Turn on thread page Beta
    • Thread Starter
    Offline

    0
    ReputationRep:
    I have an offer from both McGill and Warwick. I am an international student so both locations would be at least a little bit exotic for me. The tuition fee and the accommodation fee are roughly the same for citizens of my country so it is not a criteria.
    Any thoughts on the courses/student life/assets the two universities could give me to apply for graduate studies and jobs? I will take any advice that can help me make a choice.

    Thanks
    Offline

    0
    ReputationRep:
    (Original post by serpentclaudius)
    I have an offer from both McGill and Warwick. I am an international student so both locations would be at least a little bit exotic for me. The tuition fee and the accommodation fee are roughly the same for citizens of my country so it is not a criteria.
    Any thoughts on the courses/student life/assets the two universities could give me to apply for graduate studies and jobs? I will take any advice that can help me make a choice.

    Thanks
    Hello there! I'm studying Philosophy and Literature at Warwick right now. One thing that's nice about studying what I do at Warwick is that we have a research strength in Philosophy of Literature. In the Philosophy department, we have a Centre for Research in Philosophy and the Arts. Lots of the academics who are part of this research cluster are specifically interested in the Philosophy of literature, including our wonderful degree convenor in the Philosophy department, Eileen John, whom you can hear speaking here:

    http://philosophybites.com/2017/03/e...-morality.html

    There are also quite a few people in the literature department who have significant interdisciplinary interests, and there are modules in both departments that deal with both traditionally literary concerns and traditionally philosophical concerns, and try to make the two work together.

    You might be familiar with the Analytic / Continental divide that's sometimes posited within Philosophy. If not, it's worth looking up. In Warwick's Philosophy department, you should have a chance to deal with philosophers who are often considered continental, like Foucault, Nietzsche, and de Beauvoir - and this probably won't be the case in most English-speaking Philosophy departments (though McGill may be an exception, I'm not sure).

    That said, we don't offer any modules in medieval philosophy, and our ancient philosophy offerings are relatively slim (though I hear the ancient modules we do offer are very strong) - I'd strongly recommend checking out this:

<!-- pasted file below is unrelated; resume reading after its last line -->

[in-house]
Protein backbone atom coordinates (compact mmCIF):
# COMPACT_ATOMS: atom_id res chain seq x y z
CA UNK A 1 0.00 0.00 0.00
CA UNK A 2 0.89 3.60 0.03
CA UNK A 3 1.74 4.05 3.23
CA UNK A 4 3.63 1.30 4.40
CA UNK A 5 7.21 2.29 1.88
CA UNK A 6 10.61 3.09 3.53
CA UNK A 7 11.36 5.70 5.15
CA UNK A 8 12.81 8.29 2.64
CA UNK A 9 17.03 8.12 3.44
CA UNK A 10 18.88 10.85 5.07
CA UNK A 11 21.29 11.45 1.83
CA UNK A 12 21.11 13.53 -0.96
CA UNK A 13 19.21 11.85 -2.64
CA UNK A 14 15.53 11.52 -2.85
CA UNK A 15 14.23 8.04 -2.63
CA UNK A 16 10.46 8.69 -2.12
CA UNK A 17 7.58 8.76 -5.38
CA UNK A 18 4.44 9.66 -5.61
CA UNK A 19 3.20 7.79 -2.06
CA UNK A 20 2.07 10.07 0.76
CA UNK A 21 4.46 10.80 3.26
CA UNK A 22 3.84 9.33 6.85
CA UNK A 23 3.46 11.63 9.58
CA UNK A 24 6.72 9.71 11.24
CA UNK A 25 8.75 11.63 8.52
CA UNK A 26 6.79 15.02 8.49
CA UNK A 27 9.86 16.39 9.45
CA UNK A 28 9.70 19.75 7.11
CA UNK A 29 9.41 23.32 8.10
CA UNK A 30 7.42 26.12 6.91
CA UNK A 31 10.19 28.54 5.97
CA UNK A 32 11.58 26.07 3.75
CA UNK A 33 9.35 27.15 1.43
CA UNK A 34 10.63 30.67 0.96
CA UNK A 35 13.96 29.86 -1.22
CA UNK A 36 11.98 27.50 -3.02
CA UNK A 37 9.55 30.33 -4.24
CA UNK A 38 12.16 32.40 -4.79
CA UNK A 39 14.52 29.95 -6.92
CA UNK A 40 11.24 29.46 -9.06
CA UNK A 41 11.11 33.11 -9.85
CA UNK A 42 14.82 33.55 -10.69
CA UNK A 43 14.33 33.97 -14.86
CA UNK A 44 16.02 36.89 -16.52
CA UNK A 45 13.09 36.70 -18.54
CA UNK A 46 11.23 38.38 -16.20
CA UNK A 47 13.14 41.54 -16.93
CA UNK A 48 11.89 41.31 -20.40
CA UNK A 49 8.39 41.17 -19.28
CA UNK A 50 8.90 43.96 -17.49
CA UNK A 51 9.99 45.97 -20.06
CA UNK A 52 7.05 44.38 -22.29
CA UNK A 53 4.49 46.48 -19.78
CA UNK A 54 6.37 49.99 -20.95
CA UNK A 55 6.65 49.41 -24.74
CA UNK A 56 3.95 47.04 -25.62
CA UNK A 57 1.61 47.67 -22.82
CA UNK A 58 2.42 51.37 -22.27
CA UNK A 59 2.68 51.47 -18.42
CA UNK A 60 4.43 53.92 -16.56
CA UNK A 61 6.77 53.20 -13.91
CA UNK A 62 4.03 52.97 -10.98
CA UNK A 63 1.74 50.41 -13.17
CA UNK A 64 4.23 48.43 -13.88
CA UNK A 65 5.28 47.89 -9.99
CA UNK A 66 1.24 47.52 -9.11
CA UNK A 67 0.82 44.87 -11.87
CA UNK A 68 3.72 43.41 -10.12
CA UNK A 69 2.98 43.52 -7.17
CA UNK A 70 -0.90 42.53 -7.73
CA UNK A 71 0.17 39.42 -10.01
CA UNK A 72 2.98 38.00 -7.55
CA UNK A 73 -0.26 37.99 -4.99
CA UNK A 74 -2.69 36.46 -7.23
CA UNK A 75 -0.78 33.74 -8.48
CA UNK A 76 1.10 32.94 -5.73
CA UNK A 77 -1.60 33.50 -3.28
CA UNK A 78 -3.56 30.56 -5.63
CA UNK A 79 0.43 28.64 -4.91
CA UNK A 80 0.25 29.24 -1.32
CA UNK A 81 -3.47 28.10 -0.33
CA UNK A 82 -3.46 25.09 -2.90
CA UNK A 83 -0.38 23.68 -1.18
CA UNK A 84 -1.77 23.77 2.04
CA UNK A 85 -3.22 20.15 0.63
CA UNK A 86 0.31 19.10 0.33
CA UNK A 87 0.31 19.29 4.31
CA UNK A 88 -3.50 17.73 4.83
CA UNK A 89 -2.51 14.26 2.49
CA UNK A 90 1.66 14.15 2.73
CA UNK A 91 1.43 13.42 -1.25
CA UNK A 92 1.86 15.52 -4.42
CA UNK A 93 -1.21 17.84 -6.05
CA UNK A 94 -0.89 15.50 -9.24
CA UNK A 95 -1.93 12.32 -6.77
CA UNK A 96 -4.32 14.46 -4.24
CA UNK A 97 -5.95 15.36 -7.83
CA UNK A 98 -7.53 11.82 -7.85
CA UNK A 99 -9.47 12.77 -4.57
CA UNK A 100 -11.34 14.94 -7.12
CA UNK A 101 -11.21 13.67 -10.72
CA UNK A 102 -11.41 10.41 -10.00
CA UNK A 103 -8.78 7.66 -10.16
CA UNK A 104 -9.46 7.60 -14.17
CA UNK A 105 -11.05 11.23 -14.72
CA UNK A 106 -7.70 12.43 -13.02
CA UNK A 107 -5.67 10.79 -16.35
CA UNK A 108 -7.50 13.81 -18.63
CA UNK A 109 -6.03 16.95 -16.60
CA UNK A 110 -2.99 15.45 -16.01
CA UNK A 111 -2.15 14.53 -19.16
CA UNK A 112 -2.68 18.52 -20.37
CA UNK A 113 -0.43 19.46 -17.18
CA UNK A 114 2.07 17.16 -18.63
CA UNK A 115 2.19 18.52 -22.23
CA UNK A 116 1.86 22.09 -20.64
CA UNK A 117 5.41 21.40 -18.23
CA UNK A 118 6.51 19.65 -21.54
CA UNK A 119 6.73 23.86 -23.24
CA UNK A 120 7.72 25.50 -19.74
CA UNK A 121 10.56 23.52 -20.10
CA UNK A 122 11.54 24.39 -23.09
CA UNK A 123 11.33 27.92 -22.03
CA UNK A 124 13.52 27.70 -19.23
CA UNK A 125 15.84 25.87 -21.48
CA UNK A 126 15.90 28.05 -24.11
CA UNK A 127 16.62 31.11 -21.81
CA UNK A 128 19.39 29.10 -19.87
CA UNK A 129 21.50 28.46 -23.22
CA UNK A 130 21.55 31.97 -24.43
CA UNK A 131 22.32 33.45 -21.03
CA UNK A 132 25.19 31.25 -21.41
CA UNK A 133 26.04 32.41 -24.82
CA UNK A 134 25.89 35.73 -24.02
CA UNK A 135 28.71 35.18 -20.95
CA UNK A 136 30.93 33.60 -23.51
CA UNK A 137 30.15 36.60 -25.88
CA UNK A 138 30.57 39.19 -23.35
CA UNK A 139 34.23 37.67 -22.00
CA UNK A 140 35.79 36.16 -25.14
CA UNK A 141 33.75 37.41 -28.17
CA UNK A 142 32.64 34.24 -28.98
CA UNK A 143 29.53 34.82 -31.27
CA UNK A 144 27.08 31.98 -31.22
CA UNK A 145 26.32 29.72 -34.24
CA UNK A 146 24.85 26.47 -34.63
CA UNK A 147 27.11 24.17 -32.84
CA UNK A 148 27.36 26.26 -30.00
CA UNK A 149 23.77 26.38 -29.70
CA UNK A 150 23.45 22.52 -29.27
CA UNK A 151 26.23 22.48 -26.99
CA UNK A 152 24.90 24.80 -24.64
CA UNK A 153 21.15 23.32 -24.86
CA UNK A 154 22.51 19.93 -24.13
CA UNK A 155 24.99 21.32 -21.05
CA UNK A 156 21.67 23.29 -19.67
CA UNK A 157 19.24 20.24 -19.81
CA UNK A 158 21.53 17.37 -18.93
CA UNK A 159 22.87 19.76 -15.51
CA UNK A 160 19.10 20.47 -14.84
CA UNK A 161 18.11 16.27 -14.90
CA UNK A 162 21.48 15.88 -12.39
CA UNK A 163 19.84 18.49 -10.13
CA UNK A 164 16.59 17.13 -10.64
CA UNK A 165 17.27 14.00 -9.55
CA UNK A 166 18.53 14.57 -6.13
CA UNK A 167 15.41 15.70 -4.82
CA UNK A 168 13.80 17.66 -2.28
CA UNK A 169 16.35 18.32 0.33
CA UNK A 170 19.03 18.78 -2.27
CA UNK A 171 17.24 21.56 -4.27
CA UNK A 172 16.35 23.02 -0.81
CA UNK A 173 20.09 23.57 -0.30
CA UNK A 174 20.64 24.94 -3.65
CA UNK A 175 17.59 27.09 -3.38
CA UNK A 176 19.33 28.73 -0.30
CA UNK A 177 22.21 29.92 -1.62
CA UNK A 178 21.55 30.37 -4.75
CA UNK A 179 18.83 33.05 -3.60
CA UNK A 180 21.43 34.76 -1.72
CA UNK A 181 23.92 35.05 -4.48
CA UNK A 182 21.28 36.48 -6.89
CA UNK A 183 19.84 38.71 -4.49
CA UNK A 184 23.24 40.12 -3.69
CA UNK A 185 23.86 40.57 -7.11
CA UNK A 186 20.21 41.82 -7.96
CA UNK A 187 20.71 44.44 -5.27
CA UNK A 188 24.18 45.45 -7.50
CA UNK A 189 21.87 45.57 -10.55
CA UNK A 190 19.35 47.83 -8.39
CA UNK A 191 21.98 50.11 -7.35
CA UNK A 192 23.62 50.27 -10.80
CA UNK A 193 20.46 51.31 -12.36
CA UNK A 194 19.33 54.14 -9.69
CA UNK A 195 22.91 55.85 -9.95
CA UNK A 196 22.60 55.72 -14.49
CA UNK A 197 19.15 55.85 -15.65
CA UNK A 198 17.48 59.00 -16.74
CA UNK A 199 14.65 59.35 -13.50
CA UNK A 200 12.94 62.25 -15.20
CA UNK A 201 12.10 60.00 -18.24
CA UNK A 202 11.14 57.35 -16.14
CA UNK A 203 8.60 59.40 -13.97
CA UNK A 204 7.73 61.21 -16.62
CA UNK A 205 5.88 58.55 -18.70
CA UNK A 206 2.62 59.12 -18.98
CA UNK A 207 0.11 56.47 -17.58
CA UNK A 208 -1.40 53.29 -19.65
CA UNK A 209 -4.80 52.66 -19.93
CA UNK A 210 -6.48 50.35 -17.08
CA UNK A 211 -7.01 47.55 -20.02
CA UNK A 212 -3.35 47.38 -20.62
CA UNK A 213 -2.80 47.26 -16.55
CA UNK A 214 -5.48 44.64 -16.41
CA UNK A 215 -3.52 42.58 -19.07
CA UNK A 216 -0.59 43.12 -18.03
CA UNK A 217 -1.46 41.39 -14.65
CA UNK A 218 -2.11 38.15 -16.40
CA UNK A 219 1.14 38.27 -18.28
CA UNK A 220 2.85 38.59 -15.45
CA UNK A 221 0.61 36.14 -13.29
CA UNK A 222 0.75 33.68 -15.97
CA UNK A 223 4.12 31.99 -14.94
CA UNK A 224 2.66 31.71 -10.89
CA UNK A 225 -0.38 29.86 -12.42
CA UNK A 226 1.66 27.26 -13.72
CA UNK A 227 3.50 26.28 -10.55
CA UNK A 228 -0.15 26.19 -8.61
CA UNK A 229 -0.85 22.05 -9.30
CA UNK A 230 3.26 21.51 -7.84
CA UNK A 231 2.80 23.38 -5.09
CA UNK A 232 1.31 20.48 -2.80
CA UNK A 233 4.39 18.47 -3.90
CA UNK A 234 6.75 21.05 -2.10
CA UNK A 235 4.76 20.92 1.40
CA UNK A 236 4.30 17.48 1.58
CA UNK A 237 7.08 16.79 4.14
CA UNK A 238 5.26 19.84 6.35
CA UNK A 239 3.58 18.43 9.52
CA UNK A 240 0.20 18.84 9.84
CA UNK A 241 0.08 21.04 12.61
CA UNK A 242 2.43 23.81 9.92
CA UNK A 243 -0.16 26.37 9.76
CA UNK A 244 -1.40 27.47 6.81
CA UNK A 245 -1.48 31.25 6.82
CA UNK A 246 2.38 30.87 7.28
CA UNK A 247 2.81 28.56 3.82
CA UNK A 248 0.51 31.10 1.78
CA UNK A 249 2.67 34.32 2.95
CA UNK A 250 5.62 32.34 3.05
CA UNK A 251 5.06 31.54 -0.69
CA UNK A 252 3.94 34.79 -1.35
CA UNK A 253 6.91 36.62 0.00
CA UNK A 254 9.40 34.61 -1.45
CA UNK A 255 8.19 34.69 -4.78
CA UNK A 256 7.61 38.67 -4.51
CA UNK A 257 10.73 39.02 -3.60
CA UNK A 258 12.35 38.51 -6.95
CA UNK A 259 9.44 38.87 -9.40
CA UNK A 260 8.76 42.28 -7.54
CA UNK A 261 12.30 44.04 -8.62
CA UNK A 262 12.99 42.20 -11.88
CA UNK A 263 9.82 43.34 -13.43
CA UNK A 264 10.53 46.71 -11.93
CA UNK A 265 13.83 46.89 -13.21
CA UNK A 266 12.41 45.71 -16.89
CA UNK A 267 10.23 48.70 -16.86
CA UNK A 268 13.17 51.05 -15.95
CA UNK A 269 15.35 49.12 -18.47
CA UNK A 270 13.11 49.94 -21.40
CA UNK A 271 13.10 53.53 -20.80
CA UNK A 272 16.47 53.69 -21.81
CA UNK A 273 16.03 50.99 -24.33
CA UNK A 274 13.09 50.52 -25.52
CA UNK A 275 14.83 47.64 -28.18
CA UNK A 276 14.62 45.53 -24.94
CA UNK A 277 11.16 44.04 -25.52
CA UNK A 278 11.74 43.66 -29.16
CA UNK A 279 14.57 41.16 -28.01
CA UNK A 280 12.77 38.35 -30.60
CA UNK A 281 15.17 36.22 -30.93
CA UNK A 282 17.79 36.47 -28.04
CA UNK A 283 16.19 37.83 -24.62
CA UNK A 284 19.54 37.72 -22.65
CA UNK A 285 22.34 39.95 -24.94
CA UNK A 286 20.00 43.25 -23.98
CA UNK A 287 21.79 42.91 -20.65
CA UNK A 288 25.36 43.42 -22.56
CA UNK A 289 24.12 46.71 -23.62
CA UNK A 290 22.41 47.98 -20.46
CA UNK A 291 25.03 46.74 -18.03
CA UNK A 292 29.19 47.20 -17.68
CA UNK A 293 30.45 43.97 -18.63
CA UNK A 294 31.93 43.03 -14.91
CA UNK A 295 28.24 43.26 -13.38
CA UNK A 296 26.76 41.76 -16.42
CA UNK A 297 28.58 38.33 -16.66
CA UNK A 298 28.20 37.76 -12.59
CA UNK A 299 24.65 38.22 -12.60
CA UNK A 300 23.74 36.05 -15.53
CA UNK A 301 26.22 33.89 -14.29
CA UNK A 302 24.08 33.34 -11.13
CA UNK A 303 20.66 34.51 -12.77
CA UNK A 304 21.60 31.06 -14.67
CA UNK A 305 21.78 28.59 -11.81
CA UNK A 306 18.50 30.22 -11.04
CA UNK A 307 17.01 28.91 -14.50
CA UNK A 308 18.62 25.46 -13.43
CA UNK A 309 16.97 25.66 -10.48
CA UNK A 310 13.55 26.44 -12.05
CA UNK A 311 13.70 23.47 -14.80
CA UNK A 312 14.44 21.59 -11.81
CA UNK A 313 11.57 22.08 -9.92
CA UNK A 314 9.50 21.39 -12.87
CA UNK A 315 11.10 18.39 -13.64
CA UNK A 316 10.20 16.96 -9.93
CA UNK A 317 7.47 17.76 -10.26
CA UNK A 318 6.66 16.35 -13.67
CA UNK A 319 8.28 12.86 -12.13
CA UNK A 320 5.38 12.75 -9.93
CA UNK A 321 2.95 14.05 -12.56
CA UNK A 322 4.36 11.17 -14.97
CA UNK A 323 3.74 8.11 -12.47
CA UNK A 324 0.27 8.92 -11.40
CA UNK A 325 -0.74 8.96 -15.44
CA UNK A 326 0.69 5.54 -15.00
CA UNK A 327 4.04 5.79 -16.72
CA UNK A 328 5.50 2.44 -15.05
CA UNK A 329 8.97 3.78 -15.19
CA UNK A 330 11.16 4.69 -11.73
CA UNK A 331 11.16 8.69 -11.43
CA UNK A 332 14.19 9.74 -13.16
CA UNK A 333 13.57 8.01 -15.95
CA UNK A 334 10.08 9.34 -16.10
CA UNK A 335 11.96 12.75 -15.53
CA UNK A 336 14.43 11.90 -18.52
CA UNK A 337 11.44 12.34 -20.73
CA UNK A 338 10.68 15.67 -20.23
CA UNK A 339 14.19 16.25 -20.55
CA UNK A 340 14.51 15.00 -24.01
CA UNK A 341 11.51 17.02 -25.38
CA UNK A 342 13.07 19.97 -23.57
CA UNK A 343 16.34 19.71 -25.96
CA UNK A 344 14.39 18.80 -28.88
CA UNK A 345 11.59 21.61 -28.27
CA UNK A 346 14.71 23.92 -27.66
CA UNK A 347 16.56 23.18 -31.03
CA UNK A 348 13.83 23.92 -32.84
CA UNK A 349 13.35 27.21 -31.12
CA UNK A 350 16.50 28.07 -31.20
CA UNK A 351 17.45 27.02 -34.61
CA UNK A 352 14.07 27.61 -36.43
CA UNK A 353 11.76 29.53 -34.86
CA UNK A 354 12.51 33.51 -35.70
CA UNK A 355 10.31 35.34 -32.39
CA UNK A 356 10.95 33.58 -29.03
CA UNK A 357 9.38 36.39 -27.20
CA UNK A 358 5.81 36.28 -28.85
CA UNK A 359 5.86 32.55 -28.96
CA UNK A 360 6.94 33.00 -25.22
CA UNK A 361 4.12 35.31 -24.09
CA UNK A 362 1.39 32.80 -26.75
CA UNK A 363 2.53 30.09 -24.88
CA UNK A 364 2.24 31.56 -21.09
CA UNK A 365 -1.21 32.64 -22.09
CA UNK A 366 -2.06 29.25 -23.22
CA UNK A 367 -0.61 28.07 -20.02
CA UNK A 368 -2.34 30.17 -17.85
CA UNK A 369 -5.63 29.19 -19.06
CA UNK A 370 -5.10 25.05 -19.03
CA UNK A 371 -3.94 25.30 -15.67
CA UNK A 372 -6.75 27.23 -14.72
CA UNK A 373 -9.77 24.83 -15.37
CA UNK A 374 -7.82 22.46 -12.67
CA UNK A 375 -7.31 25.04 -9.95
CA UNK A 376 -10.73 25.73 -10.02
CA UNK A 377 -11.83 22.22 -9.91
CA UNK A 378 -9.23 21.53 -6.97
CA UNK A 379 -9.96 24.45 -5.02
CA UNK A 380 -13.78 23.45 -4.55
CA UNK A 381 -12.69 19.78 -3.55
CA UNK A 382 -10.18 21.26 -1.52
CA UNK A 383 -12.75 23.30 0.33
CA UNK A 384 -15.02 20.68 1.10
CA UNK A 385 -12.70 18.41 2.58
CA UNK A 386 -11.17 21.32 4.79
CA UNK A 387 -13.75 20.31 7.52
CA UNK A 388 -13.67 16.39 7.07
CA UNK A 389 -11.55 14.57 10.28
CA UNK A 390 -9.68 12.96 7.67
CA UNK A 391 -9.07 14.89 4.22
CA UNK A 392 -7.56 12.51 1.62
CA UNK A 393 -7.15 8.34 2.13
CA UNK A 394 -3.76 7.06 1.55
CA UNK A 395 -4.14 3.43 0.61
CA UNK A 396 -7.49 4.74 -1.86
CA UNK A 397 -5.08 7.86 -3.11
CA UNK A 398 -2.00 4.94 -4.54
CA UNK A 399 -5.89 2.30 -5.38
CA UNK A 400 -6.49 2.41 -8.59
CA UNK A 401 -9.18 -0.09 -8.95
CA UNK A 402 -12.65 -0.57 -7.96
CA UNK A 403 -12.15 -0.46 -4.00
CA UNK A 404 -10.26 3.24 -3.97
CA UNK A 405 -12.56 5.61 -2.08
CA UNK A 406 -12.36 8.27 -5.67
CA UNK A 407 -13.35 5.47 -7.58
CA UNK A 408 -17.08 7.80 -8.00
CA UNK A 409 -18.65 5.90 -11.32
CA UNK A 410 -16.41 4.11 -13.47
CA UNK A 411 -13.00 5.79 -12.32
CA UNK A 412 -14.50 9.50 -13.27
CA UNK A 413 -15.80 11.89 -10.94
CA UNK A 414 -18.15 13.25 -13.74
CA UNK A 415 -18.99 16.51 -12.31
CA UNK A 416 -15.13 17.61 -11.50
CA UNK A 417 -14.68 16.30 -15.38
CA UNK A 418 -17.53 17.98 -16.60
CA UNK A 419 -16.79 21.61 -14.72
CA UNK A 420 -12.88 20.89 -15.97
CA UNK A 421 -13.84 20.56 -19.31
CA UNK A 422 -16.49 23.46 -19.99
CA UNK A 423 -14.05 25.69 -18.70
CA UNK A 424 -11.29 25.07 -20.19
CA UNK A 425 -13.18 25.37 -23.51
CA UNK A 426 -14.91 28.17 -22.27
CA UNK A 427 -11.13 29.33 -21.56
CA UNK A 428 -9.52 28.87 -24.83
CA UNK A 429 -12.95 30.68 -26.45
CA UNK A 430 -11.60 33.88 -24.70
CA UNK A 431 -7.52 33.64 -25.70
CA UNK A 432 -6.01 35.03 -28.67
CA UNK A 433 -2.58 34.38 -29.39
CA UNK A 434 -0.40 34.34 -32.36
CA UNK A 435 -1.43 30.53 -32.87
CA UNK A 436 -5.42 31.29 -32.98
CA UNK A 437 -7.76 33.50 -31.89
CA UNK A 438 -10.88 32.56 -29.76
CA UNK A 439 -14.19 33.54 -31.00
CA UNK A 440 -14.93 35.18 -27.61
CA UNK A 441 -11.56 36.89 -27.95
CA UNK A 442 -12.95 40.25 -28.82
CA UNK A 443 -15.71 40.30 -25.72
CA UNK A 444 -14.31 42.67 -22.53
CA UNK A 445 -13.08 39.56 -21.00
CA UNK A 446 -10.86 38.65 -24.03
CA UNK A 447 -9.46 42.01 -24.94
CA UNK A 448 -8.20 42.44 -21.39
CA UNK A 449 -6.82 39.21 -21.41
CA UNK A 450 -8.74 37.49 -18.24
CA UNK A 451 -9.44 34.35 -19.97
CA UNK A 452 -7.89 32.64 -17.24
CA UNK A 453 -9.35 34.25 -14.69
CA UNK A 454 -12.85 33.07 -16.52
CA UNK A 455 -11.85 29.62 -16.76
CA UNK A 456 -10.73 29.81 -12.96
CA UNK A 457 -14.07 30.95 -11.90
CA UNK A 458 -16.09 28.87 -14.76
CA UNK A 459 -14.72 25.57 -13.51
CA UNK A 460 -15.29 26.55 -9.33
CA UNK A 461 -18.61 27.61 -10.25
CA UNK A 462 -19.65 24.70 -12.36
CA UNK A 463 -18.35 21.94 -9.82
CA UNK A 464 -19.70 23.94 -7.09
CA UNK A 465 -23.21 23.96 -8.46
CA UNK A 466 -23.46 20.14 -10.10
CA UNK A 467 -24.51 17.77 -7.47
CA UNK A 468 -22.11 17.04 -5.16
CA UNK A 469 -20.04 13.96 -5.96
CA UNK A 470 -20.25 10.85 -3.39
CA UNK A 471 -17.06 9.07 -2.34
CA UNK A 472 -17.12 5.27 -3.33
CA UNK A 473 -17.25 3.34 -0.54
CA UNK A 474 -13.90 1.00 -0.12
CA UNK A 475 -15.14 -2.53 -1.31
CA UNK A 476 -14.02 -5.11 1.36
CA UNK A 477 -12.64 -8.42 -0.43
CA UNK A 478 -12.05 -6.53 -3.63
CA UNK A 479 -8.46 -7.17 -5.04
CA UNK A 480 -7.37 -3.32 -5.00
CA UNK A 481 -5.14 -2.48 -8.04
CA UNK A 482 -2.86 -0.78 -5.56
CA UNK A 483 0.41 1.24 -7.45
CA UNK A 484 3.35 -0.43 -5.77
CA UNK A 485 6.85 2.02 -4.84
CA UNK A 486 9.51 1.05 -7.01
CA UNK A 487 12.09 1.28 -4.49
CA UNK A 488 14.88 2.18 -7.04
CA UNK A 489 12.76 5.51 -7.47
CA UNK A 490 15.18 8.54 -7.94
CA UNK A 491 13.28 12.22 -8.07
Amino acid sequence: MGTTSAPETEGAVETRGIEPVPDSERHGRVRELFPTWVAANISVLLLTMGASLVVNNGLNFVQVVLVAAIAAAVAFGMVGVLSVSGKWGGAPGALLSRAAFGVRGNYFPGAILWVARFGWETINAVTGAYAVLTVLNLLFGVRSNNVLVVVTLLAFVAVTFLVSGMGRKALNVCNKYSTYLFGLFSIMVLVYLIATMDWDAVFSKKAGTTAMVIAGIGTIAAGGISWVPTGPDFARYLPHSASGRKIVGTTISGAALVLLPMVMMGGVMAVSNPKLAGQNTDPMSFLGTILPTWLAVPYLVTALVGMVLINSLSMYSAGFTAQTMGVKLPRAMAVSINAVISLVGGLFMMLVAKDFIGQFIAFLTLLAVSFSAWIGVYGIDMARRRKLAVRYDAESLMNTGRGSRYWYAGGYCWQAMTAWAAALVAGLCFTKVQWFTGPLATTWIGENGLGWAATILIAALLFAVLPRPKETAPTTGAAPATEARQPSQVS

http://readinglists.warwick.ac.uk/departments/ph.html

    and comparing it to McGill's Philosophy offerings. Our Literature modules are much less canon-oritented than those of many English departments here in the UK (though it may be different in Canada), so you'll have a chance to do more theory, more contemporary literature, and more world and comparative literature than you probably would elsewhere, but it's possible your grounding in the 'classics' may be a little less secure (though we do offer modules in Shakespeare, Restoration drama, Middle English Literature, etc.). You may consider this a good thing or a bad thing depending on your attitude towards literature degrees.

    Sometimes (not always) our literature department can seem (to me) like a parody of itself, spouting profound-sounding things without too much concern about making them meaningful to their audience. However, (a) I've also had some lecturers I've really liked in this department, (b) this might be true of almost all literature departments, and (c) it's possible they're making complete sense and it's just going over my head.

    I can't really speak to nightlife firsthand, sorry, but we have a student union club and bar on campus, and several clubs and bars nearby if that is your bag.

    We have loads of societies! Like, loads. Here's a list:

    https://www.warwicksu.com/societies/

    Some of them are great, some of them are not. Sports can get very hardcore, sometimes with fraternity-style 'initiations' (though the Student Union is cracking down on this) and I think we have a slightly stronger drinking culture than most universities.